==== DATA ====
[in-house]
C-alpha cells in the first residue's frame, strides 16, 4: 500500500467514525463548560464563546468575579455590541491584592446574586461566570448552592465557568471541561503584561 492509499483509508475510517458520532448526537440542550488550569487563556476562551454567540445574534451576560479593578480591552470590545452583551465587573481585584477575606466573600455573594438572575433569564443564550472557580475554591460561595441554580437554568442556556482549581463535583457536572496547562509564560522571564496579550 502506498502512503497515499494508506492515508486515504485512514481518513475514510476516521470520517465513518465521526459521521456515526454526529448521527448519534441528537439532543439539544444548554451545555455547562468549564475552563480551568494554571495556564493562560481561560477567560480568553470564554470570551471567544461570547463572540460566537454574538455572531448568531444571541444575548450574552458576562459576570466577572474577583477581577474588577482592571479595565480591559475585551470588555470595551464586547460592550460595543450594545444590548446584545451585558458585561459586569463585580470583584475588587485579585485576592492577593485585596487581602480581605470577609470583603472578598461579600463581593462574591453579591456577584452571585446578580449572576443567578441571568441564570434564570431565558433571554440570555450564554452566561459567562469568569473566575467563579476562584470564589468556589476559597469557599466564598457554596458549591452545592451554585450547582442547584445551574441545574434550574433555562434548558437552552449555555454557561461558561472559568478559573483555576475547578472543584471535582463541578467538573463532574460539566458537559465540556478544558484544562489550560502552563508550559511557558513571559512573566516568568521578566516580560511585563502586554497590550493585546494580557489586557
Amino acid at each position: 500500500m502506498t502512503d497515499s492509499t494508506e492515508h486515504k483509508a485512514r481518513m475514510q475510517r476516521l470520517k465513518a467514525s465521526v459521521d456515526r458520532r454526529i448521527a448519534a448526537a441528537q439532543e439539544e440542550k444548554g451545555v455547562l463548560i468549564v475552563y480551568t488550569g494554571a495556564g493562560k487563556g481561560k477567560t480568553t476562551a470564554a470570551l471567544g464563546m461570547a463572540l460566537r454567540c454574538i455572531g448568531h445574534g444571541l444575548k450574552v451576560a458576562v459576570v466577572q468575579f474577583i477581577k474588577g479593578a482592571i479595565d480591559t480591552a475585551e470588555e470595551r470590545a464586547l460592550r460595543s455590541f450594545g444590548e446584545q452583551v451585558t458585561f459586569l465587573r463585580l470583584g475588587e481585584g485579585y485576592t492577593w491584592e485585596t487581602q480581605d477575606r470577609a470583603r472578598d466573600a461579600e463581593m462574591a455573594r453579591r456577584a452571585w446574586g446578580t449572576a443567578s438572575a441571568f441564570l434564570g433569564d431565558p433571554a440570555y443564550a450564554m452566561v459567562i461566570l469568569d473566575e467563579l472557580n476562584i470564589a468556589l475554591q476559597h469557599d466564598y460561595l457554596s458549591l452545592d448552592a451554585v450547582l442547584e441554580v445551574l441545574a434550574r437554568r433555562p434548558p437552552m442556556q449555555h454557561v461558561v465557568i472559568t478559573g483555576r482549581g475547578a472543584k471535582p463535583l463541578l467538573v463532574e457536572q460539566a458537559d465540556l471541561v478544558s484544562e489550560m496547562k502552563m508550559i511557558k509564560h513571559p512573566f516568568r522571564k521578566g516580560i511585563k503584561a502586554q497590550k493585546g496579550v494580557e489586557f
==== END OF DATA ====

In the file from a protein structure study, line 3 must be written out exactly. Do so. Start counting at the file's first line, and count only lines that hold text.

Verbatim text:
Amino acid at each position: 500500500m502506498t502512503d497515499s492509499t494508506e492515508h486515504k483509508a485512514r481518513m475514510q475510517r476516521l470520517k465513518a467514525s465521526v459521521d456515526r458520532r454526529i448521527a448519534a448526537a441528537q439532543e439539544e440542550k444548554g451545555v455547562l463548560i468549564v475552563y480551568t488550569g494554571a495556564g493562560k487563556g481561560k477567560t480568553t476562551a470564554a470570551l471567544g464563546m461570547a463572540l460566537r454567540c454574538i455572531g448568531h445574534g444571541l444575548k450574552v451576560a458576562v459576570v466577572q468575579f474577583i477581577k474588577g479593578a482592571i479595565d480591559t480591552a475585551e470588555e470595551r470590545a464586547l460592550r460595543s455590541f450594545g444590548e446584545q452583551v451585558t458585561f459586569l465587573r463585580l470583584g475588587e481585584g485579585y485576592t492577593w491584592e485585596t487581602q480581605d477575606r470577609a470583603r472578598d466573600a461579600e463581593m462574591a455573594r453579591r456577584a452571585w446574586g446578580t449572576a443567578s438572575a441571568f441564570l434564570g433569564d431565558p433571554a440570555y443564550a450564554m452566561v459567562i461566570l469568569d473566575e467563579l472557580n476562584i470564589a468556589l475554591q476559597h469557599d466564598y460561595l457554596s458549591l452545592d448552592a451554585v450547582l442547584e441554580v445551574l441545574a434550574r437554568r433555562p434548558p437552552m442556556q449555555h454557561v461558561v465557568i472559568t478559573g483555576r482549581g475547578a472543584k471535582p463535583l463541578l467538573v463532574e457536572q460539566a458537559d465540556l471541561v478544558s484544562e489550560m496547562k502552563m508550559i511557558k509564560h513571559p512573566f516568568r522571564k521578566g516580560i511585563k503584561a502586554q497590550k493585546g496579550v494580557e489586557f